I agree with KK9A. Your project needs to be reviewed/studied/stamped by a
PE licensed in your state before you do anything else! Safety is first,
second, and third! Don't risk anyones life or property with the existing
73, Scott W3TX
[mailto:firstname.lastname@example.org] On Behalf Of email@example.com
Sent: Friday, June 05, 2009 6:13 PM
Subject: Re: [TowerTalk] Engineering advice on above ground foundation
Instead of relying on the undisturbed earth to hold your tower in position,
you are basically relying on a 60,000 pound weight with a 10 foot square
footing to hold up a 90 foot tower. Since this is a drastic change from
the tower manufacture's design, you should not erect your tower until your
have an engineer evaluate your tower base. It's unfortunately that you have
gone this far with the project and probably spent thousands of dollars on
this base, but you can loose much more if it should fail. There may have
been other solutions or ways to install a base below the water table.
Perhaps AN Wireless can assist you with the base design?
Subject: [TowerTalk] Engineering advice on above ground foundation
From: Rudy Bakalov
Date: Fri, 5 Jun 2009 11:41:58 -0700 (PDT)
I have a rather complex situation that certainly can benefit from
the collective wisdom and experience of this reflector.
My property has a very high water table and as a result my builder and I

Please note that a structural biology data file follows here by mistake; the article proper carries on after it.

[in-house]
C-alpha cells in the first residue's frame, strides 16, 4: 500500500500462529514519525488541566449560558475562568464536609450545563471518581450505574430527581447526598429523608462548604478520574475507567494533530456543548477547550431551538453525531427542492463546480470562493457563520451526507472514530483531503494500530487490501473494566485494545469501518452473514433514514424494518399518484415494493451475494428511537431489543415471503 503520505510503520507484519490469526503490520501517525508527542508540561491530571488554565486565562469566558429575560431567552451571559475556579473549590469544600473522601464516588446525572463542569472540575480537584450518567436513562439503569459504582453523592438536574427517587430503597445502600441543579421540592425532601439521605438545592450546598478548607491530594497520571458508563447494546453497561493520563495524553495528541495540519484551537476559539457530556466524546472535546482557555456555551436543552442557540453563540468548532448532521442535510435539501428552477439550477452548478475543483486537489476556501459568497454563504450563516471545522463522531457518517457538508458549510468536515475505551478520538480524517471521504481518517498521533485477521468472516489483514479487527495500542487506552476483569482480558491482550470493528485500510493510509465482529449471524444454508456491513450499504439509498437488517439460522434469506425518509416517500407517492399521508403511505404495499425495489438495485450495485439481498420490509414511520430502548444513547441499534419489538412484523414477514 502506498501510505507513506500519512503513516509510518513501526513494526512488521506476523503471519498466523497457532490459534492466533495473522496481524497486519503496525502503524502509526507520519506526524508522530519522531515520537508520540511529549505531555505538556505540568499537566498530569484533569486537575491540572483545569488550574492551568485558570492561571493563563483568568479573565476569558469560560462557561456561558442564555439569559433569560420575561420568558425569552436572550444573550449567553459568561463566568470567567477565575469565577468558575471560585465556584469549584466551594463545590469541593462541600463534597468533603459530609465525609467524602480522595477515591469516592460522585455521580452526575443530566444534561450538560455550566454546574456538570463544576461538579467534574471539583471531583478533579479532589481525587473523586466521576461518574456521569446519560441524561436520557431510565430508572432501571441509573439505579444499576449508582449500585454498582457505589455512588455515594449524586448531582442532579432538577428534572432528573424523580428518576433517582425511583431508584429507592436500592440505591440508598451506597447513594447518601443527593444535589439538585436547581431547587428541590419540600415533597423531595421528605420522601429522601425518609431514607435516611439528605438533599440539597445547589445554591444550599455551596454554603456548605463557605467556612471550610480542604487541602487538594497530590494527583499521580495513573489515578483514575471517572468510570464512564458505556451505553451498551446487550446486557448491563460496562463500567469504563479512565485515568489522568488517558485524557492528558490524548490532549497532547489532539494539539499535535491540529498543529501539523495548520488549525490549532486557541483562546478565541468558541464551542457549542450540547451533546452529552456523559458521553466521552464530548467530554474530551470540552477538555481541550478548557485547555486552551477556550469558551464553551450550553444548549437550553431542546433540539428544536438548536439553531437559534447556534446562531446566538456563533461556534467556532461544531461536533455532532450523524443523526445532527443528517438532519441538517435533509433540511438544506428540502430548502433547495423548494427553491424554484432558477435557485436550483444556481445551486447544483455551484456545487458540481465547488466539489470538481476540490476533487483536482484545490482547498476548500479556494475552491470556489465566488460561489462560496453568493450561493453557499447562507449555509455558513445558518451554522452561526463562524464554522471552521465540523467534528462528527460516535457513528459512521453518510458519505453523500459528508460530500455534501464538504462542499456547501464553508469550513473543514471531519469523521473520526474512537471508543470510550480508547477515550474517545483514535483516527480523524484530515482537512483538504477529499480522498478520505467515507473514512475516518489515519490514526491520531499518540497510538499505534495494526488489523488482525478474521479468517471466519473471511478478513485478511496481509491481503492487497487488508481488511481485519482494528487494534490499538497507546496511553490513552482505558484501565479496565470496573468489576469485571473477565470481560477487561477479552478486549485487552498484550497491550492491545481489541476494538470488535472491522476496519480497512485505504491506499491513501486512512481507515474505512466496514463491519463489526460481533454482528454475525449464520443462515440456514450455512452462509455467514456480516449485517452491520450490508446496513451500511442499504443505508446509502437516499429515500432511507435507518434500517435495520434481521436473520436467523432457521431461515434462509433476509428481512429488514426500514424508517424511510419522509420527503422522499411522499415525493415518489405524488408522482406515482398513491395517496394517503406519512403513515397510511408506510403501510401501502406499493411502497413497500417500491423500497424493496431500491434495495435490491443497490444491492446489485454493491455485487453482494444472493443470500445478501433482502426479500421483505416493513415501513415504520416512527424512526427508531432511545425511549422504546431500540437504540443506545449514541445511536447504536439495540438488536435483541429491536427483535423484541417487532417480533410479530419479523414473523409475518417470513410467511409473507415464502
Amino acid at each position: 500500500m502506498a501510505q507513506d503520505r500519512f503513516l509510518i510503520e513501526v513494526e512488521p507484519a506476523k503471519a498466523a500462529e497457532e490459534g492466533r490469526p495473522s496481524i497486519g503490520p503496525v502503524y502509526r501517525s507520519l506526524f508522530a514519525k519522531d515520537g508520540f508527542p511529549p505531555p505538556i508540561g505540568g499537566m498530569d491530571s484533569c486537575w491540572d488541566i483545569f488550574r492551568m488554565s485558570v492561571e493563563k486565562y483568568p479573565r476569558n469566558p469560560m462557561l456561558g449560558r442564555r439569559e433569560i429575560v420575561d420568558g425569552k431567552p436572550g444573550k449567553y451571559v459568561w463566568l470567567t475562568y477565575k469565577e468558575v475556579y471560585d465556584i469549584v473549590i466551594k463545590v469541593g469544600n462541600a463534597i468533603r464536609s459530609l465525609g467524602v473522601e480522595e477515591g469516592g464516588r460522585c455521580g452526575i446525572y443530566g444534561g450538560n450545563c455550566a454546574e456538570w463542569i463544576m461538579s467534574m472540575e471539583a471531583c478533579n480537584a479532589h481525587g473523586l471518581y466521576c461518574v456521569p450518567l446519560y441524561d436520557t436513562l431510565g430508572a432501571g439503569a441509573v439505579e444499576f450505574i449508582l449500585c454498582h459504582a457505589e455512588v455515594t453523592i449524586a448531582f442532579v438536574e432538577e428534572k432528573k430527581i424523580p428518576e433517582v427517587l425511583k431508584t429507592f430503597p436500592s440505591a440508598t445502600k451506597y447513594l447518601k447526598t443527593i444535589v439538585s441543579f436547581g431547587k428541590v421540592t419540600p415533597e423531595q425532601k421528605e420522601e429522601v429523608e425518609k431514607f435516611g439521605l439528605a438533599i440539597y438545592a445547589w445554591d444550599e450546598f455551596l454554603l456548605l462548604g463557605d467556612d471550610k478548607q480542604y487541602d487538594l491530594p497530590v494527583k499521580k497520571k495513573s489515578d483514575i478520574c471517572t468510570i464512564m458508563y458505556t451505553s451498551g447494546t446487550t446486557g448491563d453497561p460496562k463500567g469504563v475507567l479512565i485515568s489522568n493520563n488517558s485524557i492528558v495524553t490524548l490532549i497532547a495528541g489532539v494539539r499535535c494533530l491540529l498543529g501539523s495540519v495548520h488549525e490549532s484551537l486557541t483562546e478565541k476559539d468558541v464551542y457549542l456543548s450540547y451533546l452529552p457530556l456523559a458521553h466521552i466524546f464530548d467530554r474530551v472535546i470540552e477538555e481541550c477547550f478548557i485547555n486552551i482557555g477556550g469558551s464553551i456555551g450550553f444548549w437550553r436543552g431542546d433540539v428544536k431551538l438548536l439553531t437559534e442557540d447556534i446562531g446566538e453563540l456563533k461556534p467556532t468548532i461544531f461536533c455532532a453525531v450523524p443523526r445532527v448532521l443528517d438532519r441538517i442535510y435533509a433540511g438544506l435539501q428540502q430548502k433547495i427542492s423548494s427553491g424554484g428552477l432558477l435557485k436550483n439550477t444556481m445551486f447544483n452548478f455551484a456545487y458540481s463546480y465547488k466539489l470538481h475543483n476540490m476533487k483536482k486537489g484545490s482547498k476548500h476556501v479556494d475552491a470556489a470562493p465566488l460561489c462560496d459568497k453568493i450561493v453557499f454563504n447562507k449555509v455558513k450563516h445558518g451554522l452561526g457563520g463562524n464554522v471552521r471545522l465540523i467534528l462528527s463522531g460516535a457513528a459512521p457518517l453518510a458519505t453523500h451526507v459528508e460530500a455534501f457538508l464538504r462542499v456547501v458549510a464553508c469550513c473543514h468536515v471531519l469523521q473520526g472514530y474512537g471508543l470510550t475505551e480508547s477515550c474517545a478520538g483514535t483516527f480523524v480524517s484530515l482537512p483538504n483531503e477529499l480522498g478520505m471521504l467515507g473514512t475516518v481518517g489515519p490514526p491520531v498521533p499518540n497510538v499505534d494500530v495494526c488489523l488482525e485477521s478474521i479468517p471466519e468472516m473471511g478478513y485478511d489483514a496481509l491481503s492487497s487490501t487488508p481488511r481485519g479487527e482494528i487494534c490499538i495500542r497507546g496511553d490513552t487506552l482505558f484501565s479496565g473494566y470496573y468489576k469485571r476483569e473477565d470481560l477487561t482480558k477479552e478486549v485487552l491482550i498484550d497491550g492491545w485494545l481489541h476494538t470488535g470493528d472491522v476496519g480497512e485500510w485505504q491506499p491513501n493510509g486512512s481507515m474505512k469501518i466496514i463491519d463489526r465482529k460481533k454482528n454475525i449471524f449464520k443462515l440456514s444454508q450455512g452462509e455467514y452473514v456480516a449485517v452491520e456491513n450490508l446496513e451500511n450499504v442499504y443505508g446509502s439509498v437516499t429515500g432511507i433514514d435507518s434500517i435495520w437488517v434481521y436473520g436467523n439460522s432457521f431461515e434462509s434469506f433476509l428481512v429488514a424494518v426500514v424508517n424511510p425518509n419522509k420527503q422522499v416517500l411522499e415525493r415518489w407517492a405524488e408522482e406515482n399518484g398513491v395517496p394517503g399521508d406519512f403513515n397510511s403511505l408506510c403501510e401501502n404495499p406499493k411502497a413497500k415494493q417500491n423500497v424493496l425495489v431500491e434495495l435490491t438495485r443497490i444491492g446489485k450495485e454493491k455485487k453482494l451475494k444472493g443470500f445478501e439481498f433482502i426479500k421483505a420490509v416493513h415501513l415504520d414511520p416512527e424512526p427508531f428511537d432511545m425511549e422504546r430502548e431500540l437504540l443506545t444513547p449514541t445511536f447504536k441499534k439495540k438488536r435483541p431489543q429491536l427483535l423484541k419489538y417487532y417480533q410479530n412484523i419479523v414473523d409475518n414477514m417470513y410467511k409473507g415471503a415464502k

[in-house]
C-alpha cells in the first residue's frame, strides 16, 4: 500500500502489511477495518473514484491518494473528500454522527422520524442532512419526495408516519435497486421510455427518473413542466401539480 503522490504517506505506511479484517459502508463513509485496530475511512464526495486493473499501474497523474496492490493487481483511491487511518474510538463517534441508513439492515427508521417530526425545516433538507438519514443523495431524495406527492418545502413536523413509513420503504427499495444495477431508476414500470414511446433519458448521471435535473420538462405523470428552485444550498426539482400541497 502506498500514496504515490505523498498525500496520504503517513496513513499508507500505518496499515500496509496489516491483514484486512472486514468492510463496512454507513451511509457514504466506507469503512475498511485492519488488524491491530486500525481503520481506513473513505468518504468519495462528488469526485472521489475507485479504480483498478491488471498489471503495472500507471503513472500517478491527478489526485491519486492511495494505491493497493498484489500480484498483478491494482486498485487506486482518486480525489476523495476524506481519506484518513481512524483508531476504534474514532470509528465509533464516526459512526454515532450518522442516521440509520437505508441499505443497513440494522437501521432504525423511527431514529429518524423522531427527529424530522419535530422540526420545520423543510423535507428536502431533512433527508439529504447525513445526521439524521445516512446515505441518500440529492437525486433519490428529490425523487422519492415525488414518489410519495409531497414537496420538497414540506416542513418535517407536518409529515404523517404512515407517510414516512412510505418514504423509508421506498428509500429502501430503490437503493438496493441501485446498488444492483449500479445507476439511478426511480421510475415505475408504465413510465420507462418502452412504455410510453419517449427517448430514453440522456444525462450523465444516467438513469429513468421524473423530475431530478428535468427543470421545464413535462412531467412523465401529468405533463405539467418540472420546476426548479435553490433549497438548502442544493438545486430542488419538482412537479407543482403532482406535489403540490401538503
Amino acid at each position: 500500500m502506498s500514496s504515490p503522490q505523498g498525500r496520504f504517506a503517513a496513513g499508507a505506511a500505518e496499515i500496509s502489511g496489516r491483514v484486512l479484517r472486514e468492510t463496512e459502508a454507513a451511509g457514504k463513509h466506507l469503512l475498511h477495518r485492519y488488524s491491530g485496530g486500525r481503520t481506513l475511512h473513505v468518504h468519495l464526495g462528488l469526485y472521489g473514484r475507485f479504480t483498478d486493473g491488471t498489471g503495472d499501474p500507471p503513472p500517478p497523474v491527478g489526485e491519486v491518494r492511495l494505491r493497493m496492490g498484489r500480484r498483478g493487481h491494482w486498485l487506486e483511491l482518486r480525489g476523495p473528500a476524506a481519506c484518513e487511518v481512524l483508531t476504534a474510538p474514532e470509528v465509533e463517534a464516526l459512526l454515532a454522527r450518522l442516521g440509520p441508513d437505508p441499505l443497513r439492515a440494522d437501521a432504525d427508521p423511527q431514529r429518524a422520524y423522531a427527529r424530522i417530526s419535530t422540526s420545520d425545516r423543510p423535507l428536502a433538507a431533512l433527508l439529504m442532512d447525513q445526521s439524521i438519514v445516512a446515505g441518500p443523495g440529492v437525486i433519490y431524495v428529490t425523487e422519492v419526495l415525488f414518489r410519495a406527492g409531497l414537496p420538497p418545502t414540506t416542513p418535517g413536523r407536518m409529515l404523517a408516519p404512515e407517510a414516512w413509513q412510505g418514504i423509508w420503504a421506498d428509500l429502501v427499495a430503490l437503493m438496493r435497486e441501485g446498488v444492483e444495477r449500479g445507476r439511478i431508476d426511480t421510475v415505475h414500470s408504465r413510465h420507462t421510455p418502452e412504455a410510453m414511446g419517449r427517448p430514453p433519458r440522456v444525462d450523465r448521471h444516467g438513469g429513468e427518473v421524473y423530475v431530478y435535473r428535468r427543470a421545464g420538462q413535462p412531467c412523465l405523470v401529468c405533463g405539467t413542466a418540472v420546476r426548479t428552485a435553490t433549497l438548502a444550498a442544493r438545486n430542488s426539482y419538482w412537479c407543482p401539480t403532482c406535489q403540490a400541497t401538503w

decided to build the tower foundation mostly above ground. Specifically, we
a hole, filled it with compacted gravel that is above the water table,
the gravel with very thick sheets of plastic, and inserted 2' styrofoam
around the base. Then we poured the concrete. As a result, only about 1.5'
the foundation is below ground, 3.5' are above. The overall dimensions are
x 10' x 5'.
Now I wonder what are the additional engineering issues we need to address
make sure the foundation will last and the 90' AN Wireless tower will stay
Currently, we have identified the following next steps:
1) Waterproof the concrete using silica based solutions, such as Penetron,
Xypex, etc. as permanent solution against water getting into the
Add extra waterproofing using tar/asphalt-like solutions to make sure we
extra protection should cracks emerge3) Add styrofoam boards to prevent
freezing (it gets as cold as -25F in Ontario)4) Backfill around the
to create a mound that takes the rain and melting snow water away from the
concrete. I have also proposed we layer more plastic sheets about a foot
the mound surface to make sure no water gets near the foundation
Any further comments and suggestions will be greatly appreciated.
TowerTalk mailing list
TowerTalk mailing list